comradery. He needed a rock.

But the Rock was not yet ready, nor were the other eleven. And when the authorities came to take him,
and seal his fate, his friends and table-mates had abandoned him. And surrounded by a crowd of the
self-deemed righteous – the chief priests, and officers, and temple police – Jesus wondered aloud, “Here
in darkness, you come armed with swords and clubs, and treat me as a bandit? But when I walked and
talked in the temple, you let me be.”

And Thursday has become Friday. And Friday is long. Too long. The silence reminds us of all we had. It
reminds us that God lived among us, and we did not see Him. We would not see Her. The air is thick and
heavy. And we wait for something more, not yet sure that something better will come along. And the
garden has lost its blooms.
(Luke 22)

Via Dolorosa

Palm Sunday is triumphant. Branches held high, hosannas shouting from our lungs, we believe in God’s
unlimited possibilities. The world is good.

And then Friday comes. And Rome injects its authority, and pounds its fists, and seems to say, “Oh no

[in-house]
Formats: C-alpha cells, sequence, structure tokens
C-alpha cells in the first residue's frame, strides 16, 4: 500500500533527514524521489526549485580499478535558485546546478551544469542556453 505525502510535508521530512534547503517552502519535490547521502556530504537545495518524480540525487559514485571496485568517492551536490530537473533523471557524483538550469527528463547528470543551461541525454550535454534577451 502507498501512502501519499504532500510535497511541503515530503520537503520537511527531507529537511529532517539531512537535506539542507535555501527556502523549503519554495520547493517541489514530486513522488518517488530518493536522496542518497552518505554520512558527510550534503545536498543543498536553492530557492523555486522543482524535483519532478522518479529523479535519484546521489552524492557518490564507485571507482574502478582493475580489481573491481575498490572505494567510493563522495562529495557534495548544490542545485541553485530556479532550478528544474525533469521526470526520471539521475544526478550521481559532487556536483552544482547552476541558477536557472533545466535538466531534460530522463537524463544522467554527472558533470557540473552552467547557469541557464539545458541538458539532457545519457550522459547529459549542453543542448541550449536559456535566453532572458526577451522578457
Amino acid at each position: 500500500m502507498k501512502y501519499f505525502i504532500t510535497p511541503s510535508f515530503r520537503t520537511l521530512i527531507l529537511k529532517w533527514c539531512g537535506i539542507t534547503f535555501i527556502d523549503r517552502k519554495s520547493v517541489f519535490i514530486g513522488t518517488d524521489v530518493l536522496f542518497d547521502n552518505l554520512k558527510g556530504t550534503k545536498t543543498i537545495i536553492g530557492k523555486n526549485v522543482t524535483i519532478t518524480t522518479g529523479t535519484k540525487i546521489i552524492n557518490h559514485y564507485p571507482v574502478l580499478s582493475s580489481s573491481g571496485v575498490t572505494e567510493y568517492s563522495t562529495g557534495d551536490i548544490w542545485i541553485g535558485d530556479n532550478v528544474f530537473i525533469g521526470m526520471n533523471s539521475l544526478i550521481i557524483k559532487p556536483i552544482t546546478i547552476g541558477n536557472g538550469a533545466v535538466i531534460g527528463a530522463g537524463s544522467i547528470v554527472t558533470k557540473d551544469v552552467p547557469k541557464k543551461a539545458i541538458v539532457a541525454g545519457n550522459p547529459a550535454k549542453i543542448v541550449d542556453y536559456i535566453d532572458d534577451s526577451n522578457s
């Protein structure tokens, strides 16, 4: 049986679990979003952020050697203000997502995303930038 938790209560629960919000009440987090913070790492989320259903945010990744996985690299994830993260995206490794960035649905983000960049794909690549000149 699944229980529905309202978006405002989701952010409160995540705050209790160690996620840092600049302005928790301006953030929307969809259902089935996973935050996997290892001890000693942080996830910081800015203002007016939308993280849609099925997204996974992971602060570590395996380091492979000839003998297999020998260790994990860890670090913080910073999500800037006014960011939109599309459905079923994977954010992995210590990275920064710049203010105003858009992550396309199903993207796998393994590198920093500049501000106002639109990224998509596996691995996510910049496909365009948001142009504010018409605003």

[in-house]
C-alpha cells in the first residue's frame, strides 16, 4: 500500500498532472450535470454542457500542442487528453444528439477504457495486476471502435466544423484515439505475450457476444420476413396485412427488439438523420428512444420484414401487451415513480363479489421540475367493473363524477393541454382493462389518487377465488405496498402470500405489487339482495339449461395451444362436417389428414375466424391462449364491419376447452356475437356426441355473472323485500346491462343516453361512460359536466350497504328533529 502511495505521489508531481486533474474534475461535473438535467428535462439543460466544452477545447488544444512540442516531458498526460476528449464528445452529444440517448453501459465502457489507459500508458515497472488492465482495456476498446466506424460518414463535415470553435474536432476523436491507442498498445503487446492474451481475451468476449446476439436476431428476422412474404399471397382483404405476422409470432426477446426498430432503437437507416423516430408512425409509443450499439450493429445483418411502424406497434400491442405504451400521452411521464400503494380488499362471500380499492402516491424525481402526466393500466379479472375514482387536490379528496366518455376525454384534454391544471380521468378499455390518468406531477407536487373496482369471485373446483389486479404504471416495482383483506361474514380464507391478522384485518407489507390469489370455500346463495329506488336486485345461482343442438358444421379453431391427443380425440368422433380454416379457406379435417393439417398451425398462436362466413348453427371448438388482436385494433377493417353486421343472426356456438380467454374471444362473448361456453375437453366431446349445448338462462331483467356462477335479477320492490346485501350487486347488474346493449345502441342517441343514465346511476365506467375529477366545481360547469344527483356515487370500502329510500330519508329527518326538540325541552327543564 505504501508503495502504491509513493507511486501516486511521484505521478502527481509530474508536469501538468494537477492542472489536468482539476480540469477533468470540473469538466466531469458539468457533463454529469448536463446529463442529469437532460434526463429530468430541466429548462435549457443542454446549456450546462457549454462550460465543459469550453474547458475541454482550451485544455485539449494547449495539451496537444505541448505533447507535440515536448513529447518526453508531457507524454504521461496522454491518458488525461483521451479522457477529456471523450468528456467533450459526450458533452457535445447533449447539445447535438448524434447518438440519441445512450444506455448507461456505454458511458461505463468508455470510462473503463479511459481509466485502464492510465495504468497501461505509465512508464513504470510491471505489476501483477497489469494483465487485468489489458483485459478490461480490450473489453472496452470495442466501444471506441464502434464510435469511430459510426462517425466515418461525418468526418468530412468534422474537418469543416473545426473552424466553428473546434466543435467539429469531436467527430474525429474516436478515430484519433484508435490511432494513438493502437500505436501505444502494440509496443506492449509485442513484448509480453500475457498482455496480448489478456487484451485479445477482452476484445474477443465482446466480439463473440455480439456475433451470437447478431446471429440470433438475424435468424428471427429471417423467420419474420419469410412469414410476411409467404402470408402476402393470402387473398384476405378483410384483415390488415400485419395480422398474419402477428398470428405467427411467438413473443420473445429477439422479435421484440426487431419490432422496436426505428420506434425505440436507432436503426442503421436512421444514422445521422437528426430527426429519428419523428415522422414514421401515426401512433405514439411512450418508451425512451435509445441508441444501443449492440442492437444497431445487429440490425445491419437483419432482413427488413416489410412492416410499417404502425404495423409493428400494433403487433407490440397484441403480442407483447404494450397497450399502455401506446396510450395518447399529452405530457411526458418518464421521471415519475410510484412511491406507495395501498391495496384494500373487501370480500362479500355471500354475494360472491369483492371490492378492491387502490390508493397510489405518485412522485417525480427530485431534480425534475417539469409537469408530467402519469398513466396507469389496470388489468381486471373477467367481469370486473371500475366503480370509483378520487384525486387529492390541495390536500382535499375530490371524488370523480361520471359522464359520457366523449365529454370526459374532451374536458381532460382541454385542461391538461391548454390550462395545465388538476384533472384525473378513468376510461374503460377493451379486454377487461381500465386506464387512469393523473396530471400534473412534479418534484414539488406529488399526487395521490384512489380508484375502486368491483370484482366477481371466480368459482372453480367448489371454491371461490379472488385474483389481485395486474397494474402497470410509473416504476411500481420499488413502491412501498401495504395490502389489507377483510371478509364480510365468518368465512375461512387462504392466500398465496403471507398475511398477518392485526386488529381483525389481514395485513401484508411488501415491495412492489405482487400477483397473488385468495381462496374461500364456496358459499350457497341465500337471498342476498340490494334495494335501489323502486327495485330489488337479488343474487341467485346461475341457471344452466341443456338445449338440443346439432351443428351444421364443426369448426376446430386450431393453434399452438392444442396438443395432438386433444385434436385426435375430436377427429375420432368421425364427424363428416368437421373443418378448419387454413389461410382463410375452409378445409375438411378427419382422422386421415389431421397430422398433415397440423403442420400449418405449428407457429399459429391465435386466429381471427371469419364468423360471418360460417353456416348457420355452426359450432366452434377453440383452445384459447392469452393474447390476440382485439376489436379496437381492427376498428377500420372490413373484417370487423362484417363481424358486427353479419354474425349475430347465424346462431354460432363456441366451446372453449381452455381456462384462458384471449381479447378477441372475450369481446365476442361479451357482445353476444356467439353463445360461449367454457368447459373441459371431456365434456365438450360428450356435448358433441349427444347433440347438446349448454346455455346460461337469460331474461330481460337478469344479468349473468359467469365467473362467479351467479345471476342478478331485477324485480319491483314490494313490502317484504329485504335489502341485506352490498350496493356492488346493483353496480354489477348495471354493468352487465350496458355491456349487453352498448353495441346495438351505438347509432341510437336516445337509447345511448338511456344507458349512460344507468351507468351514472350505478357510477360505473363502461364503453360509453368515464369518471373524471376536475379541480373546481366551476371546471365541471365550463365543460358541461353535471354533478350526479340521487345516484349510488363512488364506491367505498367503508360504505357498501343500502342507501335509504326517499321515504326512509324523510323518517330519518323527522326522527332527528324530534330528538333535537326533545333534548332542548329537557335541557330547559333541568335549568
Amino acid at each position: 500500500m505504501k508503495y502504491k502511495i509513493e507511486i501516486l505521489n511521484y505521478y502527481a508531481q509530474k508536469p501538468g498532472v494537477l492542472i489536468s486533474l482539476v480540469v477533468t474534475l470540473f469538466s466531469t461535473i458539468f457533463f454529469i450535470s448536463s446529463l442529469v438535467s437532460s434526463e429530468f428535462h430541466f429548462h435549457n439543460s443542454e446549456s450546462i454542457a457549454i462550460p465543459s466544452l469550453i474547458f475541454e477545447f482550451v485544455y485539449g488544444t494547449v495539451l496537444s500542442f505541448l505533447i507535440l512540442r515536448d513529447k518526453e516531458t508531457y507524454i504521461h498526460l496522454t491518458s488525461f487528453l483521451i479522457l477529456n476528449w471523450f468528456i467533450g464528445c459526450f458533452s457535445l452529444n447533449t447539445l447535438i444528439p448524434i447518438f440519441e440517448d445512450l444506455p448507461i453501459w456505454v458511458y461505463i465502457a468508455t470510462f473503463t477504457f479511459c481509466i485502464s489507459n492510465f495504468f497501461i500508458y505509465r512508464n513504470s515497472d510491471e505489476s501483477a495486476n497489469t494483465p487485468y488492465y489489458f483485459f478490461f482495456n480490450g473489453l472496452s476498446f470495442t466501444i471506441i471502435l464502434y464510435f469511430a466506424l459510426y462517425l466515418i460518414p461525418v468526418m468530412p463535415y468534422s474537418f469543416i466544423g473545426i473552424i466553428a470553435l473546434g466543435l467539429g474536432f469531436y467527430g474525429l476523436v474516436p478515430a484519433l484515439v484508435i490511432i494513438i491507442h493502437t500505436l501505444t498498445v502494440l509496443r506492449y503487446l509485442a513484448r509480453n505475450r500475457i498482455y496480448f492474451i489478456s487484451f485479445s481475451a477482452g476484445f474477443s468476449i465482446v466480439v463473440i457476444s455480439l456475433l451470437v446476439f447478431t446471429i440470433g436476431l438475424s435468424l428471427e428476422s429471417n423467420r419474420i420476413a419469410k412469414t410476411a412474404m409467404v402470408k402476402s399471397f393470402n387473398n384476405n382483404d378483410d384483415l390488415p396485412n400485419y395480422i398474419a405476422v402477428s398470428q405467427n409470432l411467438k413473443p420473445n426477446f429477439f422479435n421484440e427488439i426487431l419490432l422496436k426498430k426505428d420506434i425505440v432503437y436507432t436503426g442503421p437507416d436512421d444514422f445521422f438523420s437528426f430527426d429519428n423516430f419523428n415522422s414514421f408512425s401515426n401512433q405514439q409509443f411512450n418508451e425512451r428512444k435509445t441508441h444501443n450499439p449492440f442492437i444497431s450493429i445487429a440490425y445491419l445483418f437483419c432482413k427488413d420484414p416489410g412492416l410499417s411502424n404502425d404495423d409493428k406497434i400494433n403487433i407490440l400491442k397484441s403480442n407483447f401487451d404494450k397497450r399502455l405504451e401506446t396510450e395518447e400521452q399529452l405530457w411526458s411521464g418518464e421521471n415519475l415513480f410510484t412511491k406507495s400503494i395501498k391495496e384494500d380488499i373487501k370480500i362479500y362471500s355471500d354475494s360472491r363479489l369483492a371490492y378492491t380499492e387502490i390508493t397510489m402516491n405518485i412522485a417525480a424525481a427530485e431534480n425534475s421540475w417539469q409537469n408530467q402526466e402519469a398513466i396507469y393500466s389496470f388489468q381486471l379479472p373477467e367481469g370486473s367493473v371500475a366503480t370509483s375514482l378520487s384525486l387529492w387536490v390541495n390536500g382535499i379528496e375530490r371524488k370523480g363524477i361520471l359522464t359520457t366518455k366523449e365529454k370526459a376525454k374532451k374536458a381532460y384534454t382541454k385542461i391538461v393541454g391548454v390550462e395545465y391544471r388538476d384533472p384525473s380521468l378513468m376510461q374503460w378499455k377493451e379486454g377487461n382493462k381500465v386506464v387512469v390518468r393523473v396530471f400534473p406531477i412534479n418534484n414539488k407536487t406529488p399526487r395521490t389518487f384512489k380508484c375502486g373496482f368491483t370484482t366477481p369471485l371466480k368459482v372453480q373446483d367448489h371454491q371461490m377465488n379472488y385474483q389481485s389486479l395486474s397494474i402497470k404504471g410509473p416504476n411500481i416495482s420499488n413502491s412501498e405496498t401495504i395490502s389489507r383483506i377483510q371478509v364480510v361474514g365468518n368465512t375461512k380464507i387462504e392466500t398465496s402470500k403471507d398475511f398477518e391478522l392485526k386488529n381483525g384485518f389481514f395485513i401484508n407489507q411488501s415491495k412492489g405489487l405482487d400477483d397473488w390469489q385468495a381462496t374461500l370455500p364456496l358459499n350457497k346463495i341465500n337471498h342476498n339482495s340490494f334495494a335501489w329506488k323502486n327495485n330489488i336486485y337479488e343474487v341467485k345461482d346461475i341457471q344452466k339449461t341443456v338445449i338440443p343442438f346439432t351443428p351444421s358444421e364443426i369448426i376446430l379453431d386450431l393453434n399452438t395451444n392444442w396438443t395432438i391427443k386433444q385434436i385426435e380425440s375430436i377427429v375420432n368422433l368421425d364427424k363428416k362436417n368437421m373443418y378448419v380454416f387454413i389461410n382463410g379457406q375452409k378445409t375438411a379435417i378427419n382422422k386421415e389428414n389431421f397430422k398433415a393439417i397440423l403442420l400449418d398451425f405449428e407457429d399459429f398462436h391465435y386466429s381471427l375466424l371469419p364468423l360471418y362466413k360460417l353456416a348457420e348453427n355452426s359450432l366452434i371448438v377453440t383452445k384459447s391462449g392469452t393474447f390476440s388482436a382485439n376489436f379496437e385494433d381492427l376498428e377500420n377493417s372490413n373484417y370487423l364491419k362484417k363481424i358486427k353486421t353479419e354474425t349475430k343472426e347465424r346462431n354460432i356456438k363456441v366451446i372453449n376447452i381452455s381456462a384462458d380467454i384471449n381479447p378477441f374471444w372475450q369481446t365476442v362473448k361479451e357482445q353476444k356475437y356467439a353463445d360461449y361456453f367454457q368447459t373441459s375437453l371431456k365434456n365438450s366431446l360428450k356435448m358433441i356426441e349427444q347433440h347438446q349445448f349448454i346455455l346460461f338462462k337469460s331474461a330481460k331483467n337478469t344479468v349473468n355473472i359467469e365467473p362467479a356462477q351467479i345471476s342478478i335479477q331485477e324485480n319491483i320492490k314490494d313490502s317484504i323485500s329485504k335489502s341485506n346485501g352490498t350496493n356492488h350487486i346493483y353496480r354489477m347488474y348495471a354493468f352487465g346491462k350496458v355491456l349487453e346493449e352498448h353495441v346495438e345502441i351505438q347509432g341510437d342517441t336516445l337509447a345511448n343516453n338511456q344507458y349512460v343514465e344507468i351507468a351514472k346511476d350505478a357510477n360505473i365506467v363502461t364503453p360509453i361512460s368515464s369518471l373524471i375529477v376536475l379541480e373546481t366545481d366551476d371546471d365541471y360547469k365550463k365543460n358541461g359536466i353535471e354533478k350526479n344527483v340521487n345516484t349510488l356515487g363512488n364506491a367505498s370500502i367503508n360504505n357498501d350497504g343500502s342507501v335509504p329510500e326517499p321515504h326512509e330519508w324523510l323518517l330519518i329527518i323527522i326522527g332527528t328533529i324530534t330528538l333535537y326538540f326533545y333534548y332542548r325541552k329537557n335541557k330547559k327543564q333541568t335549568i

you don’t! The world can’t be like that. We won’t allow it!”

It’s been a year of marches – marches for women, and for lives free of gun violence, and for pride, and
to stamp out hunger, and to assert other rights Rome would seek to trample.

I wasn’t there that first Palm Sunday, but I wonder if that initial march into Jerusalem had the kind of
energy and enthusiasm and electricity that’s been palpable as thousands of Charlotte’s residents have
marched together in the past year, seeking to be a voice for those whose voices haven’t been heard?

And I wasn’t there that first Good Friday, but I imagine the arrest and trial of Jesus would have been
deflating. I wonder if it felt to Jesus’ followers like the day after our little marches, when despite our
pleas, and despite our hopes, more guns still show up in schools; and more gay and queer and
transgender neighbors are still bullied or discriminated against for their perceived differences – for their
refusal to be like US; or more school children still go hungry or walk miles and miles for clean water; or
more women are denied access to proper healthcare, or shunned and shamed for their audacity to seek